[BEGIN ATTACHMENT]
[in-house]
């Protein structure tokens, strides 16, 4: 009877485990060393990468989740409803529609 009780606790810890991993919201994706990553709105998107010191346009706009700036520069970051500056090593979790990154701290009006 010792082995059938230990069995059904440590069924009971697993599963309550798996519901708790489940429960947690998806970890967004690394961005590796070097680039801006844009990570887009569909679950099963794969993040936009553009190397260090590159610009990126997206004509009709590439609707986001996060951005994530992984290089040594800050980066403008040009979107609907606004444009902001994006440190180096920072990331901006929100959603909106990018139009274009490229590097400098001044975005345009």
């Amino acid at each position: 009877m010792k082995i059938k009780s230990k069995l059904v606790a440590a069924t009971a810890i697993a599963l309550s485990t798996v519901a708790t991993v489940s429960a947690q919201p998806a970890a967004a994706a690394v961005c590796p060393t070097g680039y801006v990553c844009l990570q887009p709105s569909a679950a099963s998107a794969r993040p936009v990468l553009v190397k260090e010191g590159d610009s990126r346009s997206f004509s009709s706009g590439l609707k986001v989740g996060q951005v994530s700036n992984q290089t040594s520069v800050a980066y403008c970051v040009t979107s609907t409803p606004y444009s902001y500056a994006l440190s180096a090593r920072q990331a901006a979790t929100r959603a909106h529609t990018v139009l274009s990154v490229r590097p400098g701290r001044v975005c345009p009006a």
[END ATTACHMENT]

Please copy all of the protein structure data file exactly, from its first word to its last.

[in-house]
């Protein structure tokens, strides 16, 4: 009877485990060393990468989740409803529609 009780606790810890991993919201994706990553709105998107010191346009706009700036520069970051500056090593979790990154701290009006 010792082995059938230990069995059904440590069924009971697993599963309550798996519901708790489940429960947690998806970890967004690394961005590796070097680039801006844009990570887009569909679950099963794969993040936009553009190397260090590159610009990126997206004509009709590439609707986001996060951005994530992984290089040594800050980066403008040009979107609907606004444009902001994006440190180096920072990331901006929100959603909106990018139009274009490229590097400098001044975005345009």
């Amino acid at each position: 009877m010792k082995i059938k009780s230990k069995l059904v606790a440590a069924t009971a810890i697993a599963l309550s485990t798996v519901a708790t991993v489940s429960a947690q919201p998806a970890a967004a994706a690394v961005c590796p060393t070097g680039y801006v990553c844009l990570q887009p709105s569909a679950a099963s998107a794969r993040p936009v990468l553009v190397k260090e010191g590159d610009s990126r346009s997206f004509s009709s706009g590439l609707k986001v989740g996060q951005v994530s700036n992984q290089t040594s520069v800050a980066y403008c970051v040009t979107s609907t409803p606004y444009s902001y500056a994006l440190s180096a090593r920072q990331a901006a979790t929100r959603a909106h529609t990018v139009l274009s990154v490229r590097p400098g701290r001044v975005c345009p009006a």